LaHood Defends Stimulus, Impact on Jobs
Wednesday, July 15, 2009; 5:33 PM
Transportation Secretary Ray LaHood today launched a vigorous defense of President Obama's economic recovery plan, in the latest attempt by the administration to counter increasing Republican attacks over the effectiveness of the package.
LaHood described the $787 billion stimulus package as "the most sweeping, complex and ambitious domestic aid package we have enacted in generations" and said it already had helped states avoid major service cuts, tax hikes and widespread layoffs.
His speech at the Center for National Policy in Washington came just days after Arizona's junior senator, Republican Jon Kyl, suggested the government should "cancel the rest of the stimulus spending." Other Republican lawmakers have ramped up their criticism of the package, questioning how effective it has been in creating jobs or saving existing ones.
LaHood insisted that programs funded by the American Recovery and Reinvestment Act had already created "thousands" of jobs, less than six months into its 18-month program.
"I have personally met with workers who would not be getting paid this week without stimulus-funded transportation jobs," he said. "And because they are working, they can support their families, pay their bills and pump some dollars back into their local economy."
Pennsylvania, LaHood said, gave a green light to more than 200 transportation infrastructure projects because of an additional billion dollars provided for highway and bridge construction projects. "In state after state, we're seeing a meaningful impact on jobs," he said. "The Maryland Department of Transportation has recalled all of its laid-off employees back to work. A private contractor in Massachusetts has brought back nearly its entire workforce -- more than 300 people."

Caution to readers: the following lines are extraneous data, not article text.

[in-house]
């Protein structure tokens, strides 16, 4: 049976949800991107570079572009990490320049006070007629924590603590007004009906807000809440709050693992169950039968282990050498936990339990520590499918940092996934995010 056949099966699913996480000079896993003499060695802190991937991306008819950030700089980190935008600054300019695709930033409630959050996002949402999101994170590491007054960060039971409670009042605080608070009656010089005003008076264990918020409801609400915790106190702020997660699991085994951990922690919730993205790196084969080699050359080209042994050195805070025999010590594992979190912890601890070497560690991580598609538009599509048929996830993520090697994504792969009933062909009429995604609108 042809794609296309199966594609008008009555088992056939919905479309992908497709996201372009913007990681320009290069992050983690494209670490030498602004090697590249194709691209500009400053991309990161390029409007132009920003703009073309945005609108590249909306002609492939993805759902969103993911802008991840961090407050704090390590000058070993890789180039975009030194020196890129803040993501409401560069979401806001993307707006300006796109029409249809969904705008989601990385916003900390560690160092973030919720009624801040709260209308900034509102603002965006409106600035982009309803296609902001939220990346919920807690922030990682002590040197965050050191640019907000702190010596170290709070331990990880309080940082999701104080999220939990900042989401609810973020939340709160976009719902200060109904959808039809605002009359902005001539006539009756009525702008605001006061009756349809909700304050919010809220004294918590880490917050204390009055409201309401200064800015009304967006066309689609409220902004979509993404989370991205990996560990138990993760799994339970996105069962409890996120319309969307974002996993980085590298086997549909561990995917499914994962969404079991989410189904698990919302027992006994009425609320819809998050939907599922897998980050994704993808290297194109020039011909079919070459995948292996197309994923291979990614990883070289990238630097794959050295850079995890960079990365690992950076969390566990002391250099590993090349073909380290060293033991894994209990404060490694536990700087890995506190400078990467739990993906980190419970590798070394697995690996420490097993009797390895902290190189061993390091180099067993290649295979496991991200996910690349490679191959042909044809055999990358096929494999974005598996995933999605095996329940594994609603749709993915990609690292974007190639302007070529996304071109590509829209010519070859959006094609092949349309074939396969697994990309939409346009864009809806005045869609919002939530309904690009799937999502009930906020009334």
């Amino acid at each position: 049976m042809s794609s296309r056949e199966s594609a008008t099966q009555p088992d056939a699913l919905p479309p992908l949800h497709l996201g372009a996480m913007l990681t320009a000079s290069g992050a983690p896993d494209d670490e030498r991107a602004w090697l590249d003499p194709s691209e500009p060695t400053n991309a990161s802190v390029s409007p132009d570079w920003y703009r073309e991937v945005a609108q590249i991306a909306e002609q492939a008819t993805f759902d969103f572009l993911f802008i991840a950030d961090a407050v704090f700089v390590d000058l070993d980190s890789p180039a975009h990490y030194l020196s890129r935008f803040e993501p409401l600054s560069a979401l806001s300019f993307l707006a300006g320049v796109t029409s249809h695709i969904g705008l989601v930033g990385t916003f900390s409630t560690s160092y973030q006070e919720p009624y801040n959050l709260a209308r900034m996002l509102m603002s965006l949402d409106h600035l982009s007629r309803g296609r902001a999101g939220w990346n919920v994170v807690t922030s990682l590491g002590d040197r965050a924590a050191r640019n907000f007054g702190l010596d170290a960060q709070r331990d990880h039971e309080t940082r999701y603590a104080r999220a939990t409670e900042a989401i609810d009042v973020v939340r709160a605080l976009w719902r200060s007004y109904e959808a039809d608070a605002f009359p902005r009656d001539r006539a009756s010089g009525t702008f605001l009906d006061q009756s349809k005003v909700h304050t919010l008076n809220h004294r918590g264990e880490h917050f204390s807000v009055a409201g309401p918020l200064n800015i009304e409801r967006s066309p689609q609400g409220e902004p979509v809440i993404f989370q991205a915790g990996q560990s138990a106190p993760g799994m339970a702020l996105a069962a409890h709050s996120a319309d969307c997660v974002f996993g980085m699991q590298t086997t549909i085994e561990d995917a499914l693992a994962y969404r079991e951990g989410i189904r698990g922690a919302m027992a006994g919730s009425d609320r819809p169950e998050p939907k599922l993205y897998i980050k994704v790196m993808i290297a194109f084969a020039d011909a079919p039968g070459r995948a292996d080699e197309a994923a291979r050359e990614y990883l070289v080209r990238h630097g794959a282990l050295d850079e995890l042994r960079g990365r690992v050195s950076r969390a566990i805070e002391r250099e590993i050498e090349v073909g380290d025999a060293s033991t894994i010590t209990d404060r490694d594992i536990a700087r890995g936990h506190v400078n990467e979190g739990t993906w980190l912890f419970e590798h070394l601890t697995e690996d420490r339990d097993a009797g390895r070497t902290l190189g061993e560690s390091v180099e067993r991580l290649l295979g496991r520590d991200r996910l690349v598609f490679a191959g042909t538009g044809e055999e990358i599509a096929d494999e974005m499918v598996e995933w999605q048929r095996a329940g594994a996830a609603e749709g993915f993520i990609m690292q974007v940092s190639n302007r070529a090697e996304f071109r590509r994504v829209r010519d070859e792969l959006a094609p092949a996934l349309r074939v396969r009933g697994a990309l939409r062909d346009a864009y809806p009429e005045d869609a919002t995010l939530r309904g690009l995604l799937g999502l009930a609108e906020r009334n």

Congress gave LaHood's department $48 billion to modernize and rebuild roads, bridges, transit systems, airports and seaports, he said. Of that, $21.1 billion has already been earmarked to fund more than 6,300 approved projects around the United States.
In the longer term, the department has $8 billion available for inter-city and high-speed passenger rail links. Allocation will begin in September, LaHood said.
In a letter sent to all 50 governors Thursday, LaHood asked them "wherever possible" to set aside the savings from low bids on highway and transit projects financed by the economic-stimulus package and spend the money in areas hit hardest by the recession. He said today that his department continues to push states to allocate transportation stimulus funds to poor areas.
"I'm having a conference call this afternoon with the state DOT directors around the country to emphasis again what our priorities are," he said in response to a question. "We're doing all we can to get the money out the door to make sure it goes to areas where they have more serious needs. It's going to happen."